- “3. The right of the property owner to privacy and to exclude others from the property to protect the owner’s possessions and property.
- “4. The right of a property owner to dispose of his or her property through sale or gift.”
Additionally, the new element would encompass Property Rights Policy 1.2, which says, “Consistent with the Sarasota County Comprehensive Plan and County Code, the public is encouraged to participate in decisions that affect their lives and property.”
A Florida Association of Counties analysis of HB 59, published prior to the governor’s signing of the bill, noted that the language in the law also “[s]pecifies that a party, or its successor in interest, may amend or cancel a development agreement without securing the consent of other parcel owners whose property was originally subject to the development agreement, as long as the amendment or cancellation does not directly modify the allowable uses or entitlements of such parcel owner’s property.”
The Association further noted that HB 59 “passed unanimously in the Senate and passed (82-32) in the House.”
In a July 23 guest column for the Orlando Sentinel, Paul Owens, president of 1000 Friends of Florida, which is a nonpartisan, nonprofit advocate for growth management, wrote that, in becoming law, “HB 59 presents local governments with a golden opportunity. They can go beyond simply adopting the property rights language included in the law. They can acknowledge that property rights in land-use matters do not stop with the owners who are involved, but extend to neighbors who might also be impacted. They can do so by affirming their support for the rights of all people to participate in planning decisions that affect their lives and property.”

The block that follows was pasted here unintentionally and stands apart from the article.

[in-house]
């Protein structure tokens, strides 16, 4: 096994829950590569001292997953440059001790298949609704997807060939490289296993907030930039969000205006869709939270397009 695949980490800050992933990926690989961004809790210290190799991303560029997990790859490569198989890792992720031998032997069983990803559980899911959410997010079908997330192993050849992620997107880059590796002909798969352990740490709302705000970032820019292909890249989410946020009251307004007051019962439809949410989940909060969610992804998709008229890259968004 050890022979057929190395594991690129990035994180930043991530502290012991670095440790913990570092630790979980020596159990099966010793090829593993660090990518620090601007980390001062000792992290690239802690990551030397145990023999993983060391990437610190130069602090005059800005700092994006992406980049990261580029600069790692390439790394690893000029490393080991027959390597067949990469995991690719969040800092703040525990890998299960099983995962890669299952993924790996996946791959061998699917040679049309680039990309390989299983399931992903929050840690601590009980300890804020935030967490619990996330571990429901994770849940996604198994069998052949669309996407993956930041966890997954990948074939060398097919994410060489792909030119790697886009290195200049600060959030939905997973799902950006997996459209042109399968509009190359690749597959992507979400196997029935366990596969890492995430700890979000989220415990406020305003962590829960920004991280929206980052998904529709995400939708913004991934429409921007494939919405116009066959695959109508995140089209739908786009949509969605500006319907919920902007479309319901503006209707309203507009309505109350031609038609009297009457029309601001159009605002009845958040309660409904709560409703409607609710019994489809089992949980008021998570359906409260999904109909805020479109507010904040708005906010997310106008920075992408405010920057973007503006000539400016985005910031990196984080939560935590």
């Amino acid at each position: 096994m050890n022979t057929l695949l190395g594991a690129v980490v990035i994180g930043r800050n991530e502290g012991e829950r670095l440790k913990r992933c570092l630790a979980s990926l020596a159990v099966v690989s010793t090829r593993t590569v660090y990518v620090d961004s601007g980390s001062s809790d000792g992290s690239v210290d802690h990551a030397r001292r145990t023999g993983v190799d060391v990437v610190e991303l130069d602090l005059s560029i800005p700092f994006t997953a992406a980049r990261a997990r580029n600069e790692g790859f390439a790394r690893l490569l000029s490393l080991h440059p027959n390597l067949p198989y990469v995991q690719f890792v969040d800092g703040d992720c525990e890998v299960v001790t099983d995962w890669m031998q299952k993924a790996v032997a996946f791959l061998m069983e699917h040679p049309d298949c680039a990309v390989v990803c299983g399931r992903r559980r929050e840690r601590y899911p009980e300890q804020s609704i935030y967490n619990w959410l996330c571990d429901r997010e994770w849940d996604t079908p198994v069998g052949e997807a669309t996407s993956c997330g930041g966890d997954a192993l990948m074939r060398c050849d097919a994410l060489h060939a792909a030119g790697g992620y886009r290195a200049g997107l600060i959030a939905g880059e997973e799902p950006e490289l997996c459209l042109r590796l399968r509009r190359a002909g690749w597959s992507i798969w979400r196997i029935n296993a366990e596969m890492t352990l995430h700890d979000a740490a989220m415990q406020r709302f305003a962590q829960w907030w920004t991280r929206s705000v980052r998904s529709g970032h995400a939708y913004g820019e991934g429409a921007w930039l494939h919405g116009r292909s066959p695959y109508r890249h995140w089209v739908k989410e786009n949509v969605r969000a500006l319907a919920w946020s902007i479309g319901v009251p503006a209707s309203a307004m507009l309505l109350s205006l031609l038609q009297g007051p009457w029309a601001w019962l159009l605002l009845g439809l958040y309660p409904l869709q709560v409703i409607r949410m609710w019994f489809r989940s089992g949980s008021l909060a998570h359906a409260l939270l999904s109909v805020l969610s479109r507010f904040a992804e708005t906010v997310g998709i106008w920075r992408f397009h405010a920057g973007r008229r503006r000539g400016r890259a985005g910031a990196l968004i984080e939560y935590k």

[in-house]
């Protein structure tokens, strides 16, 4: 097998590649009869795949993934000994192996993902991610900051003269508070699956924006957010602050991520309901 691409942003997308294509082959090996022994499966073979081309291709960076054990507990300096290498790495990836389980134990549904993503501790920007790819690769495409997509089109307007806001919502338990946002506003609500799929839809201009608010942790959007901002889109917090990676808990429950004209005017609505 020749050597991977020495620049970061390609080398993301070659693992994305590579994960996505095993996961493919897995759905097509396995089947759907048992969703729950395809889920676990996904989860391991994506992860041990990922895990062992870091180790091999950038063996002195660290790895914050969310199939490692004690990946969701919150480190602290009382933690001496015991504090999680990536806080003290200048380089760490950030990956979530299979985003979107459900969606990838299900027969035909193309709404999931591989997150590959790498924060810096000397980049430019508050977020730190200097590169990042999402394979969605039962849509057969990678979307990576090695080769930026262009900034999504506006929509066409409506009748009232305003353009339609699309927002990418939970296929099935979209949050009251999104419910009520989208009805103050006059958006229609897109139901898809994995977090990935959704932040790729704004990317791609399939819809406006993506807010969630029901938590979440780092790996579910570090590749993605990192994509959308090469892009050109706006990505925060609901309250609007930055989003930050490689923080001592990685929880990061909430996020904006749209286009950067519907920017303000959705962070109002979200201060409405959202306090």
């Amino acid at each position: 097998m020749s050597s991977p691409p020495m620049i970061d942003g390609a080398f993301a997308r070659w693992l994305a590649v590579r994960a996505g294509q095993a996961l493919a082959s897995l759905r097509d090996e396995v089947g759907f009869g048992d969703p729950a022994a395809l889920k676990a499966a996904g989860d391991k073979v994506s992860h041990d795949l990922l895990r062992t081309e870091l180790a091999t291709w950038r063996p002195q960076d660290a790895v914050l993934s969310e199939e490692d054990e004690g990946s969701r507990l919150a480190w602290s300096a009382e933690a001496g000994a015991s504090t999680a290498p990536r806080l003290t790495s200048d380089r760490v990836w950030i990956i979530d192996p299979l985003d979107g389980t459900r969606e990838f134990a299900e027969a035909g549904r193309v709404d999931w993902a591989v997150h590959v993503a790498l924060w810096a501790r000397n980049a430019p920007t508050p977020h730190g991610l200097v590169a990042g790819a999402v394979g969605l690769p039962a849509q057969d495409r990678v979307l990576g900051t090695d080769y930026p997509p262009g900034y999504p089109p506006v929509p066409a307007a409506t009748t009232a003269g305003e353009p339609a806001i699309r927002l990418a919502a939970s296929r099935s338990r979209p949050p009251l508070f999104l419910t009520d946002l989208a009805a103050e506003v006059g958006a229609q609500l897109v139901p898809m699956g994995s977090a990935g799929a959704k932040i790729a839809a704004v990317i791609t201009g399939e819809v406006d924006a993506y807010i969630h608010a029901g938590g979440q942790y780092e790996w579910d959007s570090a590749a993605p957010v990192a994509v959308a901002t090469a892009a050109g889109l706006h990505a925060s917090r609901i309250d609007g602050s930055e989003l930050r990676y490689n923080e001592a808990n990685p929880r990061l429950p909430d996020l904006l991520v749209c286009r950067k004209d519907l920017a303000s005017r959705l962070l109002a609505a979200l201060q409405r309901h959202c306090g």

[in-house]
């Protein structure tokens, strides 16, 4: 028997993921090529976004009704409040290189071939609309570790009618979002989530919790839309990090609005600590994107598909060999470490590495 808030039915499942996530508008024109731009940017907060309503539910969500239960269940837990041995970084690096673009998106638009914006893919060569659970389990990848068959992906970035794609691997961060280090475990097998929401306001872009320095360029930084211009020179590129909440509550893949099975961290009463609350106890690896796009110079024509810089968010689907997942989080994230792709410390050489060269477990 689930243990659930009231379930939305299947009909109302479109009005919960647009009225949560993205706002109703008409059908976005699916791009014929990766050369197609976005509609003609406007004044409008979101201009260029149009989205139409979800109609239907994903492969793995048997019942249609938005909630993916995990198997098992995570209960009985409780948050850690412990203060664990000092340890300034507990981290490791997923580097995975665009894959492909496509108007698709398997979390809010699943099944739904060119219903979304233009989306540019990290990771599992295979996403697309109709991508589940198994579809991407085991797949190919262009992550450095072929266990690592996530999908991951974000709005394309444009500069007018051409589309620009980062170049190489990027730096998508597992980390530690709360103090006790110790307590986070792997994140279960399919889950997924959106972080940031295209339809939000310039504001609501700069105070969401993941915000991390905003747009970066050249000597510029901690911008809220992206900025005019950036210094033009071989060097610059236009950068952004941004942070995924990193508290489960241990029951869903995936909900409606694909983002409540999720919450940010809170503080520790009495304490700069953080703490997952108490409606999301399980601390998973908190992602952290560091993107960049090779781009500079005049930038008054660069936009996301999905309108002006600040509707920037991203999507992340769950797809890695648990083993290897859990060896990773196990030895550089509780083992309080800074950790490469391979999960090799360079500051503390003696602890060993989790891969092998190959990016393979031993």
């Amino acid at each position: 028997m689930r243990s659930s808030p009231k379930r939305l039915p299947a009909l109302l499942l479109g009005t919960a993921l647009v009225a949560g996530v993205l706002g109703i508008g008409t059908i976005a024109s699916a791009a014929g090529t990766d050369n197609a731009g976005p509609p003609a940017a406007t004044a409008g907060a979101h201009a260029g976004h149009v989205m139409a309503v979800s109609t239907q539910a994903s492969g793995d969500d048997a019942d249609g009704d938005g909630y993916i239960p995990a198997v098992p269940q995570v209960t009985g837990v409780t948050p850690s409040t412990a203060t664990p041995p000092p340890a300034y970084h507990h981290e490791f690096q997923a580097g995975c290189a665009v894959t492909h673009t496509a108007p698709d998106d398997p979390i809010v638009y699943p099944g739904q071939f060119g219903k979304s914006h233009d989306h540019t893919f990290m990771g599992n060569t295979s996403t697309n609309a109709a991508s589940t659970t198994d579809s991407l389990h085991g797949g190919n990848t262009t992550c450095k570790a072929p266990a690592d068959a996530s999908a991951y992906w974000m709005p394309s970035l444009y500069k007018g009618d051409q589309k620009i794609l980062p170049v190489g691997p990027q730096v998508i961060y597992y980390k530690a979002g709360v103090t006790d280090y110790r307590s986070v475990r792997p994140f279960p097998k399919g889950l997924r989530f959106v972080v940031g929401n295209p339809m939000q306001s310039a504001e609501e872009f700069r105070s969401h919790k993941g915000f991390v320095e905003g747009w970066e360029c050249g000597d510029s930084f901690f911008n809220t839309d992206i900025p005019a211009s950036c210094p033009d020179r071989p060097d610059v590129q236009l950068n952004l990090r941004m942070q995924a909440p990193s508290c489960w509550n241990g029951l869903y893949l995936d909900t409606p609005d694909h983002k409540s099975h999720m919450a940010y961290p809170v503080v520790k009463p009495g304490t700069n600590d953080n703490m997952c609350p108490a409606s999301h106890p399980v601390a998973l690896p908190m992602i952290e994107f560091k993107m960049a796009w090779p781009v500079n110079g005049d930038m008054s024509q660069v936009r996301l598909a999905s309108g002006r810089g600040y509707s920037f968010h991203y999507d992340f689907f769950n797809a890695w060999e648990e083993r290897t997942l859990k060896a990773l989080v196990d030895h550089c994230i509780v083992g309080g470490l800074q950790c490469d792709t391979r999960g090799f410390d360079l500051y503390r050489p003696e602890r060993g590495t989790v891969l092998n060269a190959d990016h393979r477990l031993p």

To that end, the nonprofit organization created its own model element, which is accessible on its website.
Owens added in the guest column that since 1000 Friends of Florida’s founding in 1986, “[W]e have been advocating for the rights of all people to participate in local government planning. … Because an open and transparent planning process that invites and values the input of well-informed, diverse stakeholders best reflects the will of communities.”
During the Oct. 26 County Commission meeting, Long-Range Planning Manager Felix noted, “Typically, the state has 30 days” to review any proposed new Comprehensive Plan amendment. However, in this case, she said, DEO staff has appeared to be working faster in processing proposed new elements resulting from HB 59’s passage. Therefore, Felix continued, staff is hopeful that the County Commission will be able to hold its adoption public hearing for the element on Dec. 7.
Chair Alan Maio explained to the public that, with any proposed amendment to the plan, the commissioners first have to conduct a “transmittal” public hearing and then decide whether to send the document to the DEO for review. If they agree on the review, then the DEO has the opportunity to offer any recommendations on changes in the amendment. After staff receives the DEO responses, Maio added, the adoption public hearing takes place.
Commissioner Ron Cutsinger made the motion to approve the transmittal of the proposed new element to the DEO, and Commissioner Christian Ziegler seconded it.